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Suspension of All Programming

Dear <<First Name>>,

Yesterday, I reached out to you suggesting that you consider abstaining from worship this Sunday if you are a member of a vulnerable group or in contact with one who is. As the day wore on and more and more information came to light about the measures that members of our communities and our nation are taking to slow the spread of the COVID-19 infection, in consultation with our lay leadership, I have decided that we will suspend all programming at Cheltenham UMC for two weeks, including services scheduled for this Sunday, March 15 and next Sunday, March 22. We will reassess that week and make a decision about worship on the 29th.

I do not take this action lightly and am loath to cancel any worship service (I once trudged 4 miles through a blizzard to ensure that my congregation had Sunday services). But I make this decision because, as the one whom the Discipline and the Bishop entrust to be responsible for worship and for the well-being of the congregation, I am compelled to do so out of consideration for the welfare of the members of our congregation and those they come into contact with regularly.

However, I understand that this represents a disruption of something that is exceedingly valuable—our loving, close-knit community at Cheltenham UMC. Knowing this, we are taking the following steps to help to provide a continued sense of community and common life.

Sunday Worship

We will hold Sunday worship online through Zoom and Facebook live. To find the Facebook live stream, go to This will allow you to watch the service (by which I mean, me reading the prayers, readings, and sermon from home!)

You can also use Zoom to participate in the service. This will afford a greater opportunity to participate. You can use your computer to join in or call in by phone. The instructions are as follows:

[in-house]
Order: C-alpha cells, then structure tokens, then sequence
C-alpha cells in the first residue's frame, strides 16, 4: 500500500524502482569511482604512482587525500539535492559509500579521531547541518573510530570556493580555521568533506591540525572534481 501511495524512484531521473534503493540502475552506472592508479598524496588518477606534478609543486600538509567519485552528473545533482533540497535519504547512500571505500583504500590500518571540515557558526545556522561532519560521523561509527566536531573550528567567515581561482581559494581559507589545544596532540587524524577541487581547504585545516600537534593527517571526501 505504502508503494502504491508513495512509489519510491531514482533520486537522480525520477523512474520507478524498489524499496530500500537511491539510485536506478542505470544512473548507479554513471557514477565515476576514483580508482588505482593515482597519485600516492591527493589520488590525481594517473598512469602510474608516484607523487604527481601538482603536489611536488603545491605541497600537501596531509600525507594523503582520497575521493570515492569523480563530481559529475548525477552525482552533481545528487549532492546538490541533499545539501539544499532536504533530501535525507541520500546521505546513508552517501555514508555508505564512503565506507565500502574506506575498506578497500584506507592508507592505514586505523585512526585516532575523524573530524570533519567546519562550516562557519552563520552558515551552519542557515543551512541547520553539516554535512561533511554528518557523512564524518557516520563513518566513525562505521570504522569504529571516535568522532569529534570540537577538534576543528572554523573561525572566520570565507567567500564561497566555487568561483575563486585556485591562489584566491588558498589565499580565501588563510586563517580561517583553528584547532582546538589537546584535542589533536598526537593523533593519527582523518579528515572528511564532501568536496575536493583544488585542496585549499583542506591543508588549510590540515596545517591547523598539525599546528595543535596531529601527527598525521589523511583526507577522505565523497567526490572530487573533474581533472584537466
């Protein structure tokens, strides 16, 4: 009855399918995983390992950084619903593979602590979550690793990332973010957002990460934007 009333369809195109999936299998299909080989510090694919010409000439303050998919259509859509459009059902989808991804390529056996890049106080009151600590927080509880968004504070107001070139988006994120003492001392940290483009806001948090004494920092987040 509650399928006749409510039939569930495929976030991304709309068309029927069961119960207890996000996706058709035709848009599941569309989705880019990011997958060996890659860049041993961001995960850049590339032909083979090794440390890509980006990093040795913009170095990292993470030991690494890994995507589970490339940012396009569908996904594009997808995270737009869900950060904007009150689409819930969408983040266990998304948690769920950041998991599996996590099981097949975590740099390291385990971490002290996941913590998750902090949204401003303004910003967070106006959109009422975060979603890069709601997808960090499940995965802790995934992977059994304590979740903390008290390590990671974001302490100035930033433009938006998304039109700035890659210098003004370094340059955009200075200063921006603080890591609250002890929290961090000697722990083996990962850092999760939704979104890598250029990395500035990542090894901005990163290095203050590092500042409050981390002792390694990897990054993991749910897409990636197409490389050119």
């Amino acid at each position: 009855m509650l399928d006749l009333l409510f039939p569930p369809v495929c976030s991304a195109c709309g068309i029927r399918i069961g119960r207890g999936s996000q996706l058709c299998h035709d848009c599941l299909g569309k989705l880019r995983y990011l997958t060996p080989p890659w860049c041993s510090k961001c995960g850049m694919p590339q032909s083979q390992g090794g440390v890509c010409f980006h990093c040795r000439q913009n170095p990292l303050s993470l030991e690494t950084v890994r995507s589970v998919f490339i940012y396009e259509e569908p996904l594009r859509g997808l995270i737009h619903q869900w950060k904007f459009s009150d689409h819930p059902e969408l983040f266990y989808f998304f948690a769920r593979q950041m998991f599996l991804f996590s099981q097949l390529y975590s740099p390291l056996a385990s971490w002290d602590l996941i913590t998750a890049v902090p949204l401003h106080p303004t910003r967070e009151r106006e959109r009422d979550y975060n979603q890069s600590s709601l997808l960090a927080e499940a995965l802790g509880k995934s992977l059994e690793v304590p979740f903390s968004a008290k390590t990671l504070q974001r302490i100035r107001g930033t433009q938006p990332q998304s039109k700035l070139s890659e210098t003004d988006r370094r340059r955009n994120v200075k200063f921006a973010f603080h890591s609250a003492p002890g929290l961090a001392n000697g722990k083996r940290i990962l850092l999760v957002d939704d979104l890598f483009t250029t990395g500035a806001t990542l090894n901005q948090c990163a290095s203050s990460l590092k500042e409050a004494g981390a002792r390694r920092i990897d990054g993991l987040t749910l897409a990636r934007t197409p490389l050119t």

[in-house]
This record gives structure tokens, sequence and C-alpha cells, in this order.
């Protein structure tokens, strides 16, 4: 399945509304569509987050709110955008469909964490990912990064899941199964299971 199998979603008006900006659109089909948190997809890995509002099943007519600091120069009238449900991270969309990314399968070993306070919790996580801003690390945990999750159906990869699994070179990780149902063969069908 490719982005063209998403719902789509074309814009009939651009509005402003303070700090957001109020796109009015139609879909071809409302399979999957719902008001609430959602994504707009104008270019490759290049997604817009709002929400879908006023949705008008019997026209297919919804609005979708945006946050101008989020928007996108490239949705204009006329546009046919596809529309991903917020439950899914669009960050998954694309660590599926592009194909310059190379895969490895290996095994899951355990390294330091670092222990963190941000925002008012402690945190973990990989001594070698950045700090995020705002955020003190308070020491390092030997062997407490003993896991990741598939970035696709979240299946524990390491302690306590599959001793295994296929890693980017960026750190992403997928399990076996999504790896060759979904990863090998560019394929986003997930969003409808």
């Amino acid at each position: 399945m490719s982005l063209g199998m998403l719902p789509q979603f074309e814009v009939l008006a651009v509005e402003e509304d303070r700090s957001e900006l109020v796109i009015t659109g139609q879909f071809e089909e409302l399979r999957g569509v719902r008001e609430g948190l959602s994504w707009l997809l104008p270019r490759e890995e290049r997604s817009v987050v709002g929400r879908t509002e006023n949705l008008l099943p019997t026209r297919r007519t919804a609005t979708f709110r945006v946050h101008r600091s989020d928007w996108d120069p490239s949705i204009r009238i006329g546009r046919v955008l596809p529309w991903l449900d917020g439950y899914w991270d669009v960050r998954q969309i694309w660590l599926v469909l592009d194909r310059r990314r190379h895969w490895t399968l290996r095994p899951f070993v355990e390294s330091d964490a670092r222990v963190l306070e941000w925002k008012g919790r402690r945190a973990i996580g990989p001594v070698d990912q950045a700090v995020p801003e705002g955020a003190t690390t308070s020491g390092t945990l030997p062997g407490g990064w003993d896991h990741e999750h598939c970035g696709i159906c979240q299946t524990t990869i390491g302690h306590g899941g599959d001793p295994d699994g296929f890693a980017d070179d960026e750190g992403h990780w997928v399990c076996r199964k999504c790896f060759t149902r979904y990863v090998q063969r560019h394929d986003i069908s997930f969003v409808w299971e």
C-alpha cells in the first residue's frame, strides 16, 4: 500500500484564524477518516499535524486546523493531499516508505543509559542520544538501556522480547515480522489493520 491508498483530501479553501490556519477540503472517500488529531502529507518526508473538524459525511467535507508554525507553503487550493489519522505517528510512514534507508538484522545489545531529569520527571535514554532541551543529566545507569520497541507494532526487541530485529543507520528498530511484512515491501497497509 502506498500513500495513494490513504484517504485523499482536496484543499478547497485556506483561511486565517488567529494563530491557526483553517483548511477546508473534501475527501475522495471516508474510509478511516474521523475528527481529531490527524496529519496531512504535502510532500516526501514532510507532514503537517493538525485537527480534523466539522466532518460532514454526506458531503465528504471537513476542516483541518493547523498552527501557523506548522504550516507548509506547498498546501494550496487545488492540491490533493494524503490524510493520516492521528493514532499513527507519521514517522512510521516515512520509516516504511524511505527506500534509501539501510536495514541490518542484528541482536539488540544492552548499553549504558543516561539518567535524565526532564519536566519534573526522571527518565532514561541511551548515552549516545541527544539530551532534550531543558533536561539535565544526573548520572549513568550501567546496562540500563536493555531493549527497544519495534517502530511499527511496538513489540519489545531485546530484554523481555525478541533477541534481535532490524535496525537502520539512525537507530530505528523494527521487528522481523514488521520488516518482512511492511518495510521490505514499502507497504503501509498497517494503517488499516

Sunday Worship, March 15
Time: Mar 15, 2020 10:00 AM Eastern Time (US and Canada)

Use your computer to join the  Zoom Meeting (recommended option as it is free):

Meeting ID: 286 301 975

Or dial in by mobile phone. You can click right on this number from your mobile phone to dial in:
+16465588656,,286301975# US (New York)
+17207072699,,286301975# US (Denver)

Or you can use your landline phone to call in using this number:
        +1 (646) 558 8656 US (New York)
        +1 (720) 707 2699 US (Denver)
Meeting ID: 286 301 975
There can be long-distance charges for calling these numbers. If the cost is prohibitive, email me about getting help with payment.
To find your local number:

In addition to virtual worship, the prayer list and sermon, as always, will be included in the regular Weekly E-pistle.

Bible Study

The Pastor's Bible study will take place at its regular time, Tuesday, March 17, at 9:30 a.m. online. We will use Zoom for this as well and the login instructions are below. If you're teleworking from home or are at work with access to the internet and have never been able to join us before, now might be your chance!

Topic: Pastor’s Bible Study
Time: Mar 17, 2020 09:30 AM Eastern Time (US and Canada)
Join Zoom Meeting

Meeting ID: 456 431 396
Password: 743852

One tap mobile
+16465588656,,456431396# US (New York)
+16699009128,,456431396# US (San Jose)